On the GastroMagic stage at Outside Lands on Friday, Aug. 10, drag performer Shangela of RuPaul's Drag Race fame marveled at the number of LGBTQ people who came to her cooking demonstration-turned-drag show.
"That's why I love being home," said San Francisco-raised chef Tiffani Faison, onstage teaching Shangela to make fried fish while the drag queen cracked cheeky, innuendo-filled one-liners.
"And I love being homo," Shangela retorted without missing a beat.
Outside Lands' first-time inclusion of female headliners (with Florence + the Machine on Saturday and Janet Jackson on Sunday) has been a hot topic since the lineup was announced in April. But as the fest kicked off on Friday in Golden Gate Park, it became apparent that the many LGBTQ artists and performers at this year's Outside Lands attracted a queerer, more diverse audience, changing the tone from the bro-y vibe of years past.
After Faison laid the fried fish onto an enormous, baking pan-sized biscuit for an impossibly huge sandwich, the DJ hit play on RuPaul's vogue house tune, "Call Me Mother," and Shangela stripped off her chef outfit, revealing a Beyoncé-esque gold beaded leotard that glistened in the afternoon sun. The audience erupted with cheers and shouts of "yaaasss" as Shangela lip synced, twirled, kicked and death-dropped to the floor.
In addition to Shangela's second set at the Barbary, the festival's comedy tent, Friday's lineup also included a sultry performance by Perfume Genius, the queer electronic pop balladeer. Perfume Genius, clad in vintage dress pants and a loud, blue-and-white button-down, sauntered across the stage like a sexy cowboy to reverb-laden guitar that evoked a Quentin Tarantino soundtrack. As his band built up instrumental layers to a crescendo of synths, he popped his hips and writhed suggestively on the floor as the many gender non-conforming, creatively dressed audience members cheered.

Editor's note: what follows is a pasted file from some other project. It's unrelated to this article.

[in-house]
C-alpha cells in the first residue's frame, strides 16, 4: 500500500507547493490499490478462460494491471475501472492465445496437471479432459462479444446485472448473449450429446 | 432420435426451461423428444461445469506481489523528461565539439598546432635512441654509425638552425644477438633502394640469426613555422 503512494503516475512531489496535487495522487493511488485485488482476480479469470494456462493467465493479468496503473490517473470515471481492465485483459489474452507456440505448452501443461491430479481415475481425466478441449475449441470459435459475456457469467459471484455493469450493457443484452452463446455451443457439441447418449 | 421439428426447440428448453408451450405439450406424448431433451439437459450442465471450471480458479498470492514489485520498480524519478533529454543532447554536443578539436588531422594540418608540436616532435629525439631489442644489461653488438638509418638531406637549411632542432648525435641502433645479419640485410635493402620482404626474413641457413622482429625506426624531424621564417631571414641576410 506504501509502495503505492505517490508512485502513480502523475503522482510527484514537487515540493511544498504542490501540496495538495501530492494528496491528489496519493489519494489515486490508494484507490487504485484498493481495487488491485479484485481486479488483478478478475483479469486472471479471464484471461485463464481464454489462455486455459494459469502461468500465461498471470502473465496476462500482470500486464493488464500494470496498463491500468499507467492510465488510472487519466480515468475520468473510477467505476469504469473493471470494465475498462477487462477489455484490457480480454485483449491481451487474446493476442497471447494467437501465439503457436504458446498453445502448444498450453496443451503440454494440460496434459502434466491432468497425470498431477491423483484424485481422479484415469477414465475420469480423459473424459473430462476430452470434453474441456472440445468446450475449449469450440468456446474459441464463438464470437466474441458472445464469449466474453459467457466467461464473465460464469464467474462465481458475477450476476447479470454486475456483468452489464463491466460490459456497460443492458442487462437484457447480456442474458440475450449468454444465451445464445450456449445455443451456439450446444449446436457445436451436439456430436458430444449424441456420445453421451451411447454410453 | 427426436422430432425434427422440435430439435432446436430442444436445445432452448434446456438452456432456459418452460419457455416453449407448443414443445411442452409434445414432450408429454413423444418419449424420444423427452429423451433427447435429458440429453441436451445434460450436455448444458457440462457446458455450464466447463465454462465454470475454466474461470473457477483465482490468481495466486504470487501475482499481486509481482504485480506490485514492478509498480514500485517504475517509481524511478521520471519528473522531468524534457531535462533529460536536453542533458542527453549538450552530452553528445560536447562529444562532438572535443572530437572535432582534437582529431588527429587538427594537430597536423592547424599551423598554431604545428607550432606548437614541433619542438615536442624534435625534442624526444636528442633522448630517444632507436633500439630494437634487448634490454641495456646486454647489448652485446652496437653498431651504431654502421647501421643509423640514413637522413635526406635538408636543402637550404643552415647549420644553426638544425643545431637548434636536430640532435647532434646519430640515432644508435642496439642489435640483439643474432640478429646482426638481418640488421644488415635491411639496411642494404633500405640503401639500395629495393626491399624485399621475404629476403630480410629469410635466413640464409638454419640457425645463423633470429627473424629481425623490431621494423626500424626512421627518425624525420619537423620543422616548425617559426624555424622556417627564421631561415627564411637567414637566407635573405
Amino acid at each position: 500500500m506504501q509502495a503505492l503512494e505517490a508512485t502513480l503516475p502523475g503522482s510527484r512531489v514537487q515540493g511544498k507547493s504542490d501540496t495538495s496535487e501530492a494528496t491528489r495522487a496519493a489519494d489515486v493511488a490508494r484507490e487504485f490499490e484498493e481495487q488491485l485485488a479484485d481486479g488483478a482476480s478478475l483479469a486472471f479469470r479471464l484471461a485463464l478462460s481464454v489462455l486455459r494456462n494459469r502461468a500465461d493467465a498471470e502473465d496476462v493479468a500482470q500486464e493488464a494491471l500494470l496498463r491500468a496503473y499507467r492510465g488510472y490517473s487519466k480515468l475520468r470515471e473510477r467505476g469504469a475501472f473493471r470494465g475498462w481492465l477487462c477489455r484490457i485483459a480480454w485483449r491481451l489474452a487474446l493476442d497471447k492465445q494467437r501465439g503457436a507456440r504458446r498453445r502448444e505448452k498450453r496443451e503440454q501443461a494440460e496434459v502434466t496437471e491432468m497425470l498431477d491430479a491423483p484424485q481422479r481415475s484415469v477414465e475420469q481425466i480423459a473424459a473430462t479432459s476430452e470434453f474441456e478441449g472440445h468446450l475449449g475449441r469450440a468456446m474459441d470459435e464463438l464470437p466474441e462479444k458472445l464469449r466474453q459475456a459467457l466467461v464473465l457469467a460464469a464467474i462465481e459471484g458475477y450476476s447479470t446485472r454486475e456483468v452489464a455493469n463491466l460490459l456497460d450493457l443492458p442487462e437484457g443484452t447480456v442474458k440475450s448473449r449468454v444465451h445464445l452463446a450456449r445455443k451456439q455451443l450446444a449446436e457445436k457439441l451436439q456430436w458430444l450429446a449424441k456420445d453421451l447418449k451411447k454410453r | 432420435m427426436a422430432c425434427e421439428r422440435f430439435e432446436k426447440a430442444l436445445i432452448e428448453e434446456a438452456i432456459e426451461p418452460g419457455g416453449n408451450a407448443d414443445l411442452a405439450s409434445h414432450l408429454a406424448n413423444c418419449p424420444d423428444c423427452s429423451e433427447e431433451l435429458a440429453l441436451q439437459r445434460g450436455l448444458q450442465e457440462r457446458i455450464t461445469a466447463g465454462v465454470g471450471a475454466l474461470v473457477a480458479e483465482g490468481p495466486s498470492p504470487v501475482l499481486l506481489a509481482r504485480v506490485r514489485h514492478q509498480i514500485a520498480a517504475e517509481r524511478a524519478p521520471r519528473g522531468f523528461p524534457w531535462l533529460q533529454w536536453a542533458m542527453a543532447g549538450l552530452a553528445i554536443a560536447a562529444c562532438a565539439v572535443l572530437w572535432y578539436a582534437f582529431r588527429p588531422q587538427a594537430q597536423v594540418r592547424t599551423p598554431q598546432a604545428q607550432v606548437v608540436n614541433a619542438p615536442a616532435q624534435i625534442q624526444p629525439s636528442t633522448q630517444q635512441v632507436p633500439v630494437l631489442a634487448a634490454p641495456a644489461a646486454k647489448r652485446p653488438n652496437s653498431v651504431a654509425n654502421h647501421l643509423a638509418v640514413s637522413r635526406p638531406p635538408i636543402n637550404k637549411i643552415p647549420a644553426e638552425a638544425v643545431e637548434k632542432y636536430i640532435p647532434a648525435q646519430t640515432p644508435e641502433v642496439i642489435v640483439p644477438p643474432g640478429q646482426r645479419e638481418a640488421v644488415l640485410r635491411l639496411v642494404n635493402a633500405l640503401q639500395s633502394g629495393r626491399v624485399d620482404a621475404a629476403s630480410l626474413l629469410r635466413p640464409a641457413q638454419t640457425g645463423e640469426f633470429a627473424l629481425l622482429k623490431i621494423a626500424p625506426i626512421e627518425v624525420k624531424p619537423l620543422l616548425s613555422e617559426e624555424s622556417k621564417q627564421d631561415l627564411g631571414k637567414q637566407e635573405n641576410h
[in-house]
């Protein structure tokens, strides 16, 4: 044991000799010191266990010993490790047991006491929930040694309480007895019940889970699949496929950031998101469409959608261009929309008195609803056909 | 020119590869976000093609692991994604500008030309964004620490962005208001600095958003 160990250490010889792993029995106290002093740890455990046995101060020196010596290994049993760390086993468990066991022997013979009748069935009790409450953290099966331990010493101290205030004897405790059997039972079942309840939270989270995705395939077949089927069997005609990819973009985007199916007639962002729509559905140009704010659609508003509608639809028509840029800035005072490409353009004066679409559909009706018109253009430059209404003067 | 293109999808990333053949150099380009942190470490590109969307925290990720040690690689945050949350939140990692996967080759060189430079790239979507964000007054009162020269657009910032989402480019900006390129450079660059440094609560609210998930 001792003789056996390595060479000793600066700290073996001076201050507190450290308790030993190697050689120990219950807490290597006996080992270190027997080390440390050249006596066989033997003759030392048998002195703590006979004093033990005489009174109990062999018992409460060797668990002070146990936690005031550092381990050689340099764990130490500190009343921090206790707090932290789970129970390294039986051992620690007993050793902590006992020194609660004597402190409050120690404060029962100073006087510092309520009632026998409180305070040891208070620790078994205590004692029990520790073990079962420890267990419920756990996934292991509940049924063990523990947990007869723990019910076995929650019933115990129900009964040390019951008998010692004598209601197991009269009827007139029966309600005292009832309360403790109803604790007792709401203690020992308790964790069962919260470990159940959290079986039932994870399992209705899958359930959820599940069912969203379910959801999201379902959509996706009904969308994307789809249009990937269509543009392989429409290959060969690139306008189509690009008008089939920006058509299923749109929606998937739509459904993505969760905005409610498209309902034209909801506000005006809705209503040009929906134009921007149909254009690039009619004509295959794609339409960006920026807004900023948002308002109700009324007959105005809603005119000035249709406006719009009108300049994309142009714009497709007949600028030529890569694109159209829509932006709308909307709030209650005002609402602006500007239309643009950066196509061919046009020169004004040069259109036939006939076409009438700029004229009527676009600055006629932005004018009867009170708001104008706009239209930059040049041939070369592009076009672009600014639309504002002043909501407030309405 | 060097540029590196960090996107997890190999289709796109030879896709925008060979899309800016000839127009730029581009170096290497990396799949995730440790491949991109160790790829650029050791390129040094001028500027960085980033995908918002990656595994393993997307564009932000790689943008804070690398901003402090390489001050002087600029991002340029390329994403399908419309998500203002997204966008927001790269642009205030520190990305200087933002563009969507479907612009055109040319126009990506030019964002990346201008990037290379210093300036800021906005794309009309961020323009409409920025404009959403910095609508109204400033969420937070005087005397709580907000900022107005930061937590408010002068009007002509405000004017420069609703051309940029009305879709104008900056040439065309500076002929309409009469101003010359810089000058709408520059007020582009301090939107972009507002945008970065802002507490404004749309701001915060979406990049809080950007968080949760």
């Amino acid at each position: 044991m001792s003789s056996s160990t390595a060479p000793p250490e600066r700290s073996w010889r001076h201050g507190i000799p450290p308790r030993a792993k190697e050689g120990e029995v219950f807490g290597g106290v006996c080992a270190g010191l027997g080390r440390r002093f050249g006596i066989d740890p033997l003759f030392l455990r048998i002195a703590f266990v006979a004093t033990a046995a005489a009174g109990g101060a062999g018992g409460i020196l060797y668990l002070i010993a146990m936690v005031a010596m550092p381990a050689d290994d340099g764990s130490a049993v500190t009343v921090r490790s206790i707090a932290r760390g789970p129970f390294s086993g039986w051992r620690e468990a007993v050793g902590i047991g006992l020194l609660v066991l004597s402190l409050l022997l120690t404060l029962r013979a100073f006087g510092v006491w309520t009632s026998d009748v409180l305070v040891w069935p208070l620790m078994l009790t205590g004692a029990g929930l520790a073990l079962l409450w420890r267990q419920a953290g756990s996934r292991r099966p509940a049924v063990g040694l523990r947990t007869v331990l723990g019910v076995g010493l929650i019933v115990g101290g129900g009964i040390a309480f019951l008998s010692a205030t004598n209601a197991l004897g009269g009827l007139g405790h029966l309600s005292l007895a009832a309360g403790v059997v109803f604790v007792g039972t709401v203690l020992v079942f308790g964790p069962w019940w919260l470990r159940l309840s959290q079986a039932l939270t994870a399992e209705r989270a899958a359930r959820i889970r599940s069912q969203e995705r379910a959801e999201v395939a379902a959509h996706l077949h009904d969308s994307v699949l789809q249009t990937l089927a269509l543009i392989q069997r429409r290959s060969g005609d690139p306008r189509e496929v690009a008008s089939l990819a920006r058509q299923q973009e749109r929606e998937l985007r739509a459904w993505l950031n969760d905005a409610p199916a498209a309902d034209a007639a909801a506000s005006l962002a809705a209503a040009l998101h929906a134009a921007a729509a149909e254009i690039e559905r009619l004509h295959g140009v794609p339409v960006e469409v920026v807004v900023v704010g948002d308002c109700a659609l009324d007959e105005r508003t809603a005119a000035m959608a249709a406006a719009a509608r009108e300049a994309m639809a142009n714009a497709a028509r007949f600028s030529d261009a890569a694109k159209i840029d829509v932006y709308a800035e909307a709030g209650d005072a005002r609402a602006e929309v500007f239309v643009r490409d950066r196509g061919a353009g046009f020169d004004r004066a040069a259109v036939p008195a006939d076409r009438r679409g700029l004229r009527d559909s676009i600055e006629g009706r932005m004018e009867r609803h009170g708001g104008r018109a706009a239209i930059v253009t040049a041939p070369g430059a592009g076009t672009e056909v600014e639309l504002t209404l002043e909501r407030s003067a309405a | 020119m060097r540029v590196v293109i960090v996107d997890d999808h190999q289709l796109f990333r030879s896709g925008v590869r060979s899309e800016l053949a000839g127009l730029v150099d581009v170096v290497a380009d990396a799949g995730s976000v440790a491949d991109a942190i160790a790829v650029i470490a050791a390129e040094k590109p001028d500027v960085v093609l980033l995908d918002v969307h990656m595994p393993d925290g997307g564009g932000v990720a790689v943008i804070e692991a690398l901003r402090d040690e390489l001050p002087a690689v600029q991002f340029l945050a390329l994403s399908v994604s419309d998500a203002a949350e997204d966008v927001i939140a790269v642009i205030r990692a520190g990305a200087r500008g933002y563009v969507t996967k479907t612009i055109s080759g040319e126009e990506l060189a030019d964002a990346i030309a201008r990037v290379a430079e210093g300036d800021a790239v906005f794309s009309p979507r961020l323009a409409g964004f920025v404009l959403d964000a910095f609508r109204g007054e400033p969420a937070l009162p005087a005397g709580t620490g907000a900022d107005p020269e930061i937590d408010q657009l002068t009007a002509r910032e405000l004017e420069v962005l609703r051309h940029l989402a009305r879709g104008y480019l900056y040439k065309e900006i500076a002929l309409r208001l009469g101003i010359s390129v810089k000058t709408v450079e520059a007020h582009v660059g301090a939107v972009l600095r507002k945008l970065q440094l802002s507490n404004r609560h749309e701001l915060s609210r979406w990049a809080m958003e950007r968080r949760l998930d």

Later in the afternoon, pop singer Carly Rae Jepsen, who has a massive, loyal following in the LGBTQ community, ignited an epic dance party consisting mostly of gay guys and their gal pals at the Twin Peaks stage. Groups of teenagers skipped and tossed their ponytails to "Boy Problems" and "Call Me Maybe." Jepsen's cotton-candy tunes, delivered with the bubbly attitude of a modern-day Cindy Lauper, elevated the mood with their uncomplicated expressions of infatuation and joy.